Crossing genres in this new take on indie rock
Welsh rock band The Joy Formidable makes beautifully violent music, and their newest release AAARTH demands your attention with effortlessly engaging erraticism. Dramatically less pop-rock than their 2016 album Hitch, The Joy Formidable is expanding their sound by redefining a contemporary punk rock genre built on captivating musicality.
The music itself has an auditory aura, reflecting a multi-colored fantastical sequence of sounds. AAARTH compels listeners to withdraw from their mental isolation. Rhiannon “Ritzy” Bryan leads the band with her fierce voice and shredding guitar, with Rhydian Dafydd setting an intense bassline and Matthew James Thomas keeping a steady rock beat that will get you on your feet. With female vocals and inaudible impassioned lyrics, this band is refreshingly punk, while incorporating their own modern shoegaze, rock aspect.
“Y Bluen Eira” feels like a cult song, and Bryan’s unique voice easily gives this band an edge, her vocals muffled in production, adding an artificially mysterious effect. Sounds of nature with hints of Japanese-style riffs in “Cicada (Land on your Back)” are interrupted with grunge rock vocals and drums. Mellow vocals and muted instrumentals in “All In All” carry on softly for three and a half minutes, slowly reaching a faster tempo. The song builds tremendously, and the vocals become drowned out by anxiety-inducing guitar. The Joy Formidable seem to struggle with choosing a direction and sound because AAARTH forms an eclectic collection of songs that somehow piece together cohesively. This pseudo-psychotic approach to noise pop music really works for The Joy Formidable.
Like looking through a kaleidoscope, the sounds in AAARTH are distorted and constantly evolving into more complex combinations of music. “The Better Me” is the most appealing song on this album, with an oscillating melody that draws you in by the ears. The scratching of a guitar interrupts the soft sound of string instruments, the monotonal voice adding depth to the song. With a more pop-rock sound, this song experiments with pitch and tempo. Harmonic piano fixes the rhythm of the song in “Absence” like a rock ballad meant for a vocalist’s warmup tune.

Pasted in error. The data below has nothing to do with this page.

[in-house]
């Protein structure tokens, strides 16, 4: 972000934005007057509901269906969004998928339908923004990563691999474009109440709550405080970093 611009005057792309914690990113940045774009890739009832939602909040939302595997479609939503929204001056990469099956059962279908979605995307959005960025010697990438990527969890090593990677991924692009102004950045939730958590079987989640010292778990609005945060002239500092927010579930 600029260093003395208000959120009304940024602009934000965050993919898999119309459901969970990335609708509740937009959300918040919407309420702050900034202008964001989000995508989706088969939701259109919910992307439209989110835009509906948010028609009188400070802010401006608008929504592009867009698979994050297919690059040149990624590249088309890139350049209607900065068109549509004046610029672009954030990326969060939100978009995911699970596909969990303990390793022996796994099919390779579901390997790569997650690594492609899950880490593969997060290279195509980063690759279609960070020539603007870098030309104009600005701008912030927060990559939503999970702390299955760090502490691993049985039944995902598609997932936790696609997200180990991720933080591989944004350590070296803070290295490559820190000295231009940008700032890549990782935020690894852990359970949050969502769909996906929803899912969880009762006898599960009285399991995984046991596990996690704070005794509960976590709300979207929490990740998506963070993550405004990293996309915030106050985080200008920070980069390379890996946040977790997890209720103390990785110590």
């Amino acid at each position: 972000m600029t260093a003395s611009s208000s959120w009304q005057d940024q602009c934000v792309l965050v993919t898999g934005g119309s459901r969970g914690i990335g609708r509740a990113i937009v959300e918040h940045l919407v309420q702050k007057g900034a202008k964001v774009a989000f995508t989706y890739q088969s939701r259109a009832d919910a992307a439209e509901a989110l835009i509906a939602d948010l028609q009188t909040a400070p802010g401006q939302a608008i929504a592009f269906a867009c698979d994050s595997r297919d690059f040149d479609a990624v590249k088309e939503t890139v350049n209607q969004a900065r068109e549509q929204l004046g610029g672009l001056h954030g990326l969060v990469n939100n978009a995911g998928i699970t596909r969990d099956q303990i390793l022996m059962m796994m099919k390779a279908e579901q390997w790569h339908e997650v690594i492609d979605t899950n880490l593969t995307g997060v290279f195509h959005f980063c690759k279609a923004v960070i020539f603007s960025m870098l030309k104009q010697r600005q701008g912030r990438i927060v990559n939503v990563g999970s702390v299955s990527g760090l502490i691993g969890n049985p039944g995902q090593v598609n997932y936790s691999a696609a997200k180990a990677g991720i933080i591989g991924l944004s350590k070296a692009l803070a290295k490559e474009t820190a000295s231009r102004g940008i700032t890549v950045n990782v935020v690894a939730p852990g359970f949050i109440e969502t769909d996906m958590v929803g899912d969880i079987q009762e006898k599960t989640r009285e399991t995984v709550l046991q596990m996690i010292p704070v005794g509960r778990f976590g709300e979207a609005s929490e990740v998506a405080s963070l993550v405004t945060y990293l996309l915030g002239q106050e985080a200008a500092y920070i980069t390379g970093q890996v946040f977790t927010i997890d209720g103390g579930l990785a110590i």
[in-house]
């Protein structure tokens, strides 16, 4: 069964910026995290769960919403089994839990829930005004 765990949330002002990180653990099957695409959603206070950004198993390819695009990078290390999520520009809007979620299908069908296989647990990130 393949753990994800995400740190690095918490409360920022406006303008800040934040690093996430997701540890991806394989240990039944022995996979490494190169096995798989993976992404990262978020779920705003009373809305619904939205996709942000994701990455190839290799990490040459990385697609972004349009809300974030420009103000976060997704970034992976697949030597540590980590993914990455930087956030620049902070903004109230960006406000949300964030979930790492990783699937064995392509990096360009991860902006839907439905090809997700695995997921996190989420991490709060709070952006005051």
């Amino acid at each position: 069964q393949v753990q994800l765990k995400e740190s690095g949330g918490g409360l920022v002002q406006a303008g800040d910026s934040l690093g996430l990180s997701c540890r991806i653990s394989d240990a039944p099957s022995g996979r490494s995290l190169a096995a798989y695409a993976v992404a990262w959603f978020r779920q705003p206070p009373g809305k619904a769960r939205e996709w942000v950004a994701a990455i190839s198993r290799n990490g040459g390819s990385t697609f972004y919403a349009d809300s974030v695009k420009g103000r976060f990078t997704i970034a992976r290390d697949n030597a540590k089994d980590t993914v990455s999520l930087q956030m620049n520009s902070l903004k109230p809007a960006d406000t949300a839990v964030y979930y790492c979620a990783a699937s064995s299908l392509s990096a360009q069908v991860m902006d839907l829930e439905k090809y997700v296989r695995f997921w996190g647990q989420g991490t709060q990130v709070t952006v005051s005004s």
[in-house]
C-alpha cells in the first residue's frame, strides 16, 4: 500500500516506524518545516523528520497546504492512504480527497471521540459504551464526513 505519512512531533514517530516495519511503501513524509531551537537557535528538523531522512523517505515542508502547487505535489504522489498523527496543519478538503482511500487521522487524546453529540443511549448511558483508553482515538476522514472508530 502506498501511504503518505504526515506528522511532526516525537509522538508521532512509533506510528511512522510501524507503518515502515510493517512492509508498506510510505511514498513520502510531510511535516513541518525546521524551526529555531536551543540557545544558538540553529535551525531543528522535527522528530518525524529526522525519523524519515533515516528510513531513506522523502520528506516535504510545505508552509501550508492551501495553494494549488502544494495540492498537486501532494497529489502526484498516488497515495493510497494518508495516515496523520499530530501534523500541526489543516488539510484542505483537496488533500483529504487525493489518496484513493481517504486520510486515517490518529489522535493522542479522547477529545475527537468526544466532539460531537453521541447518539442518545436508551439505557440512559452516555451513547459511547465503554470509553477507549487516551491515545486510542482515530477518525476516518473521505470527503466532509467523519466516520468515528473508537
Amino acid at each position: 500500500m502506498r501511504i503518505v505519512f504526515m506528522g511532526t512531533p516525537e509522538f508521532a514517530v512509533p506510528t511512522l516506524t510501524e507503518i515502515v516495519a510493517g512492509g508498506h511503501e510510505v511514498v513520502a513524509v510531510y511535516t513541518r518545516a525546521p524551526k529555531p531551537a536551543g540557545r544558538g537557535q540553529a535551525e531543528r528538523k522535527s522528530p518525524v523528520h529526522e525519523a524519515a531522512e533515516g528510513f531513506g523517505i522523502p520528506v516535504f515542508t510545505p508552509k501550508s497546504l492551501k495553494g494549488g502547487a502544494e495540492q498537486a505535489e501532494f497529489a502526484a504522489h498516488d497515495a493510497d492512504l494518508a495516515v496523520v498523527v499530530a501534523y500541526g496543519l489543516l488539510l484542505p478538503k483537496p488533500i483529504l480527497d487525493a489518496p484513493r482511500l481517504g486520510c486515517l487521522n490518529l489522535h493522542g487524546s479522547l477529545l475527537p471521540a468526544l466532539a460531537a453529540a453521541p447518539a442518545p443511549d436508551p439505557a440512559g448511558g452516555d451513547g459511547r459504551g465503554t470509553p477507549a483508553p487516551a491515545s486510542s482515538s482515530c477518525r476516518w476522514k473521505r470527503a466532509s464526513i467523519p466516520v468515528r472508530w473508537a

“You Can’t Give Me” sounds like a potential music industry hit. Bryan’s vocals are distinct and carry on their own like a solid melody without needing any accompanying instrumentals. She flows into falsetto with lyrical passion, as her stringy guitar adds dynamic chord progressions. Dafydd’s bassline is steady and forgiving to the perfect chaos of the song, acting as the backbone of the song. Thomas on the drums with an inescapable beat, sometimes pausing in time for Byran’s vocals to break through this instrumentally appealing pandemonium for a brief solo. Unexplainably so, this song feels important because of the musical arrangements that weave together in instrumental order.
“Caught On A Breeze” has a simple clapping beat, with whispers of secrets that hide behind the guitar riffs. The listener is hypnotized by the metronome-like dinging. This song is rock-heavy, balancing the album with a strong finish. The Joy Formidable sounds original while using common rock concepts with popular melodic drumbeats and basslines. A chaotic combination of instruments, AAARTH dials in the hallucinatory aspects of psychedelic music. This album is almost as hard to comprehend as the album cover, flora and fauna intertwining as figures flow and contort into other images. The Joy Formidable continues to dramatize their eccentric musicality, never shying away from experimenting with the boundaries of the genre. AAARTH tiptoes right up to the line between post-punk and shoegaze and teeters between genres with technique and precision.